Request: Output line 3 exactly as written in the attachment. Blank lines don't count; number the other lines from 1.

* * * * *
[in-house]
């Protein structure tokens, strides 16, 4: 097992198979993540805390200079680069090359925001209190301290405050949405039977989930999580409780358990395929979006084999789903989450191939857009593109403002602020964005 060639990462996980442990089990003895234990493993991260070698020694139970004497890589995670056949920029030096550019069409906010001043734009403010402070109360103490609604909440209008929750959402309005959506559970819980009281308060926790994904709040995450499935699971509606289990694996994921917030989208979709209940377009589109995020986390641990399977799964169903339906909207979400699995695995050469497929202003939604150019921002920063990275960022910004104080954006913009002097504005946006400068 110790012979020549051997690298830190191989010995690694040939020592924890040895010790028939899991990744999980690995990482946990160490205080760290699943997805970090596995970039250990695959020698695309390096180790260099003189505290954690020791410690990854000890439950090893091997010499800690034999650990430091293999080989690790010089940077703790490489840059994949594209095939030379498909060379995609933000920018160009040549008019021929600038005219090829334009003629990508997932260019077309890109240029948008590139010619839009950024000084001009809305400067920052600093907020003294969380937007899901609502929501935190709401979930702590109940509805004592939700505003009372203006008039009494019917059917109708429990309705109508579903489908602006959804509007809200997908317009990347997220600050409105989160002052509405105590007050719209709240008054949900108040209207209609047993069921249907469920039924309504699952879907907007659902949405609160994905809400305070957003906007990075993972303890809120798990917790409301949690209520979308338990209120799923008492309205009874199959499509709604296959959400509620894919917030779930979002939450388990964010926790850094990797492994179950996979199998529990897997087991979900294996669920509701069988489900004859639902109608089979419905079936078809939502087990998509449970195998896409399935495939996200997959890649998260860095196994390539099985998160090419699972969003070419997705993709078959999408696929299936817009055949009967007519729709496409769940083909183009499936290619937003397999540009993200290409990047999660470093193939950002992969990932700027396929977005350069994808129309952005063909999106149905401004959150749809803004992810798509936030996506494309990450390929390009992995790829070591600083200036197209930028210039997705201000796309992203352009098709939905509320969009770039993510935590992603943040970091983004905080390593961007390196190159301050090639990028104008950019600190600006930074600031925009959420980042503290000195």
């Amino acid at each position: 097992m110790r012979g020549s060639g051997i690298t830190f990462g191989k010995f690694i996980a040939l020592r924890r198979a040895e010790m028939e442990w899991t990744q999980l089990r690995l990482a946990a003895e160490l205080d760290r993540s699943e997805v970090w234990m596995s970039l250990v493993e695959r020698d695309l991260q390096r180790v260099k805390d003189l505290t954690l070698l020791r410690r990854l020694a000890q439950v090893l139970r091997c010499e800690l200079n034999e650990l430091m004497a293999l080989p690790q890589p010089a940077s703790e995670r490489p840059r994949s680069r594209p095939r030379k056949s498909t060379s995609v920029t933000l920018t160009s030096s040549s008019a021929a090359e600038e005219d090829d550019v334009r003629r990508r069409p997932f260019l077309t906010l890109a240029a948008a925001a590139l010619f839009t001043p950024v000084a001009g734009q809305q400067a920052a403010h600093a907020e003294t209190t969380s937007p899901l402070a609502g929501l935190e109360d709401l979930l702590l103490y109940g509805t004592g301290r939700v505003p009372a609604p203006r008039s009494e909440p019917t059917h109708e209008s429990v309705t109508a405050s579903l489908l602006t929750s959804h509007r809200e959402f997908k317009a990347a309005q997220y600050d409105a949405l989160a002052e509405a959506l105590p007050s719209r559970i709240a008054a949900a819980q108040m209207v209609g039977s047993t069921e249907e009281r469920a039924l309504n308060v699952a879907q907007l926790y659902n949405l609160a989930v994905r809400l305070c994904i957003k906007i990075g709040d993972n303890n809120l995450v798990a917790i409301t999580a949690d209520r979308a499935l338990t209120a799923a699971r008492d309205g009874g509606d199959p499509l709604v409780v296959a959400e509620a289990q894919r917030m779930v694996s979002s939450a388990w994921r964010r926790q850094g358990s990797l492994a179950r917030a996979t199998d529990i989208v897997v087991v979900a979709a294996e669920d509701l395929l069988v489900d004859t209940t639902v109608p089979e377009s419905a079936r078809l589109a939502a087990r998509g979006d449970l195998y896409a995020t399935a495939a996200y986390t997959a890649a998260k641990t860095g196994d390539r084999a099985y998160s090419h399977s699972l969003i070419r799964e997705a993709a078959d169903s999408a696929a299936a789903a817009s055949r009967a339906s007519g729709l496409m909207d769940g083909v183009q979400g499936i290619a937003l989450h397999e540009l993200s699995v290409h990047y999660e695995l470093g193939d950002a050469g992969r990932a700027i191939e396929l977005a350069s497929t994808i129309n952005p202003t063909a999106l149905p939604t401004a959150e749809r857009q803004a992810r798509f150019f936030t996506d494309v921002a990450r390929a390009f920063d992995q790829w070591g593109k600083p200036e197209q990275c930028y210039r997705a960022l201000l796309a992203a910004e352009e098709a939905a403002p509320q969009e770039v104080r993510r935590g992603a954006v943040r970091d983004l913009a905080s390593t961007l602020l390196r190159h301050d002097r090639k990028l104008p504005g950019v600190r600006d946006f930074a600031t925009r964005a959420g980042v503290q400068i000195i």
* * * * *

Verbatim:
């Amino acid at each position: 097992m110790r012979g020549s060639g051997i690298t830190f990462g191989k010995f690694i996980a040939l020592r924890r198979a040895e010790m028939e442990w899991t990744q999980l089990r690995l990482a946990a003895e160490l205080d760290r993540s699943e997805v970090w234990m596995s970039l250990v493993e695959r020698d695309l991260q390096r180790v260099k805390d003189l505290t954690l070698l020791r410690r990854l020694a000890q439950v090893l139970r091997c010499e800690l200079n034999e650990l430091m004497a293999l080989p690790q890589p010089a940077s703790e995670r490489p840059r994949s680069r594209p095939r030379k056949s498909t060379s995609v920029t933000l920018t160009s030096s040549s008019a021929a090359e600038e005219d090829d550019v334009r003629r990508r069409p997932f260019l077309t906010l890109a240029a948008a925001a590139l010619f839009t001043p950024v000084a001009g734009q809305q400067a920052a403010h600093a907020e003294t209190t969380s937007p899901l402070a609502g929501l935190e109360d709401l979930l702590l103490y109940g509805t004592g301290r939700v505003p009372a609604p203006r008039s009494e909440p019917t059917h109708e209008s429990v309705t109508a405050s579903l489908l602006t929750s959804h509007r809200e959402f997908k317009a990347a309005q997220y600050d409105a949405l989160a002052e509405a959506l105590p007050s719209r559970i709240a008054a949900a819980q108040m209207v209609g039977s047993t069921e249907e009281r469920a039924l309504n308060v699952a879907q907007l926790y659902n949405l609160a989930v994905r809400l305070c994904i957003k906007i990075g709040d993972n303890n809120l995450v798990a917790i409301t999580a949690d209520r979308a499935l338990t209120a799923a699971r008492d309205g009874g509606d199959p499509l709604v409780v296959a959400e509620a289990q894919r917030m779930v694996s979002s939450a388990w994921r964010r926790q850094g358990s990797l492994a179950r917030a996979t199998d529990i989208v897997v087991v979900a979709a294996e669920d509701l395929l069988v489900d004859t209940t639902v109608p089979e377009s419905a079936r078809l589109a939502a087990r998509g979006d449970l195998y896409a995020t399935a495939a996200y986390t997959a890649a998260k641990t860095g196994d390539r084999a099985y998160s090419h399977s699972l969003i070419r799964e997705a993709a078959d169903s999408a696929a299936a789903a817009s055949r009967a339906s007519g729709l496409m909207d769940g083909v183009q979400g499936i290619a937003l989450h397999e540009l993200s699995v290409h990047y999660e695995l470093g193939d950002a050469g992969r990932a700027i191939e396929l977005a350069s497929t994808i129309n952005p202003t063909a999106l149905p939604t401004a959150e749809r857009q803004a992810r798509f150019f936030t996506d494309v921002a990450r390929a390009f920063d992995q790829w070591g593109k600083p200036e197209q990275c930028y210039r997705a960022l201000l796309a992203a910004e352009e098709a939905a403002p509320q969009e770039v104080r993510r935590g992603a954006v943040r970091d983004l913009a905080s390593t961007l602020l390196r190159h301050d002097r090639k990028l104008p504005g950019v600190r600006d946006f930074a600031t925009r964005a959420g980042v503290q400068i000195i």